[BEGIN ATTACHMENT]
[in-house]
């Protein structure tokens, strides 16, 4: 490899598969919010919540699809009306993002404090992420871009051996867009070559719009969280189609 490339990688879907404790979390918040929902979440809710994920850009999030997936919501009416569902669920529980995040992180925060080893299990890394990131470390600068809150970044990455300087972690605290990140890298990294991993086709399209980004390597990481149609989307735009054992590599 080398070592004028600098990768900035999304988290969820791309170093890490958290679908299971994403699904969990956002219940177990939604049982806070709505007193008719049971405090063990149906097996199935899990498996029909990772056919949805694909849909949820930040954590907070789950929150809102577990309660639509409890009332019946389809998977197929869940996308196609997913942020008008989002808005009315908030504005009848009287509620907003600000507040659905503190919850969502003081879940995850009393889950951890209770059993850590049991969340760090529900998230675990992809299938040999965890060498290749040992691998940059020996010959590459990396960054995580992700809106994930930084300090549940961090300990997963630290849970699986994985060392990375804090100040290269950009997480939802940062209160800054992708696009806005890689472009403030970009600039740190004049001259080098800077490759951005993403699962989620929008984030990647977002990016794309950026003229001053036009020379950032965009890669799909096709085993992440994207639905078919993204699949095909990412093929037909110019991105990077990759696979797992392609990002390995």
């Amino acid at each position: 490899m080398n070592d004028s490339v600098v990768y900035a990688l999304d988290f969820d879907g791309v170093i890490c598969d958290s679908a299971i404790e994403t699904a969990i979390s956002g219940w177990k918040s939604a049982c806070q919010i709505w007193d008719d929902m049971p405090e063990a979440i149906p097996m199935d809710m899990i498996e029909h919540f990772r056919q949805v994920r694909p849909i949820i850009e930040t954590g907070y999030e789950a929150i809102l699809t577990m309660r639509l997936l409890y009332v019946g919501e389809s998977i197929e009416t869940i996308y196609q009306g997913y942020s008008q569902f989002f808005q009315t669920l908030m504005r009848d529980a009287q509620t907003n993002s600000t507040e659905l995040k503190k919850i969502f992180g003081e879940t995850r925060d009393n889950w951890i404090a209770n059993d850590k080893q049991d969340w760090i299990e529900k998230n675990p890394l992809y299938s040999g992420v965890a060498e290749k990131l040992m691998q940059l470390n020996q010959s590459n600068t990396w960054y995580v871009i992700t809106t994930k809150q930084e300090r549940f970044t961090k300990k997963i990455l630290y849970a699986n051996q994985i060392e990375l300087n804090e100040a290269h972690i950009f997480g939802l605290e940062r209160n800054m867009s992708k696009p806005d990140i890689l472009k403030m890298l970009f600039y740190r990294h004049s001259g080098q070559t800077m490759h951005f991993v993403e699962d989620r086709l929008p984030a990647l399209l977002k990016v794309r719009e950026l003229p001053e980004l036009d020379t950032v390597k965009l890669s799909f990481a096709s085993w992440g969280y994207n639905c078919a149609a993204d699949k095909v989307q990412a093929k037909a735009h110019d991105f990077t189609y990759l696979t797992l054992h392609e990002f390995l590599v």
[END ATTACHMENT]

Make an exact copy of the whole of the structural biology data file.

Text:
[in-house]
């Protein structure tokens, strides 16, 4: 490899598969919010919540699809009306993002404090992420871009051996867009070559719009969280189609 490339990688879907404790979390918040929902979440809710994920850009999030997936919501009416569902669920529980995040992180925060080893299990890394990131470390600068809150970044990455300087972690605290990140890298990294991993086709399209980004390597990481149609989307735009054992590599 080398070592004028600098990768900035999304988290969820791309170093890490958290679908299971994403699904969990956002219940177990939604049982806070709505007193008719049971405090063990149906097996199935899990498996029909990772056919949805694909849909949820930040954590907070789950929150809102577990309660639509409890009332019946389809998977197929869940996308196609997913942020008008989002808005009315908030504005009848009287509620907003600000507040659905503190919850969502003081879940995850009393889950951890209770059993850590049991969340760090529900998230675990992809299938040999965890060498290749040992691998940059020996010959590459990396960054995580992700809106994930930084300090549940961090300990997963630290849970699986994985060392990375804090100040290269950009997480939802940062209160800054992708696009806005890689472009403030970009600039740190004049001259080098800077490759951005993403699962989620929008984030990647977002990016794309950026003229001053036009020379950032965009890669799909096709085993992440994207639905078919993204699949095909990412093929037909110019991105990077990759696979797992392609990002390995």
């Amino acid at each position: 490899m080398n070592d004028s490339v600098v990768y900035a990688l999304d988290f969820d879907g791309v170093i890490c598969d958290s679908a299971i404790e994403t699904a969990i979390s956002g219940w177990k918040s939604a049982c806070q919010i709505w007193d008719d929902m049971p405090e063990a979440i149906p097996m199935d809710m899990i498996e029909h919540f990772r056919q949805v994920r694909p849909i949820i850009e930040t954590g907070y999030e789950a929150i809102l699809t577990m309660r639509l997936l409890y009332v019946g919501e389809s998977i197929e009416t869940i996308y196609q009306g997913y942020s008008q569902f989002f808005q009315t669920l908030m504005r009848d529980a009287q509620t907003n993002s600000t507040e659905l995040k503190k919850i969502f992180g003081e879940t995850r925060d009393n889950w951890i404090a209770n059993d850590k080893q049991d969340w760090i299990e529900k998230n675990p890394l992809y299938s040999g992420v965890a060498e290749k990131l040992m691998q940059l470390n020996q010959s590459n600068t990396w960054y995580v871009i992700t809106t994930k809150q930084e300090r549940f970044t961090k300990k997963i990455l630290y849970a699986n051996q994985i060392e990375l300087n804090e100040a290269h972690i950009f997480g939802l605290e940062r209160n800054m867009s992708k696009p806005d990140i890689l472009k403030m890298l970009f600039y740190r990294h004049s001259g080098q070559t800077m490759h951005f991993v993403e699962d989620r086709l929008p984030a990647l399209l977002k990016v794309r719009e950026l003229p001053e980004l036009d020379t950032v390597k965009l890669s799909f990481a096709s085993w992440g969280y994207n639905c078919a149609a993204d699949k095909v989307q990412a093929k037909a735009h110019d991105f990077t189609y990759l696979t797992l054992h392609e990002f390995l590599v």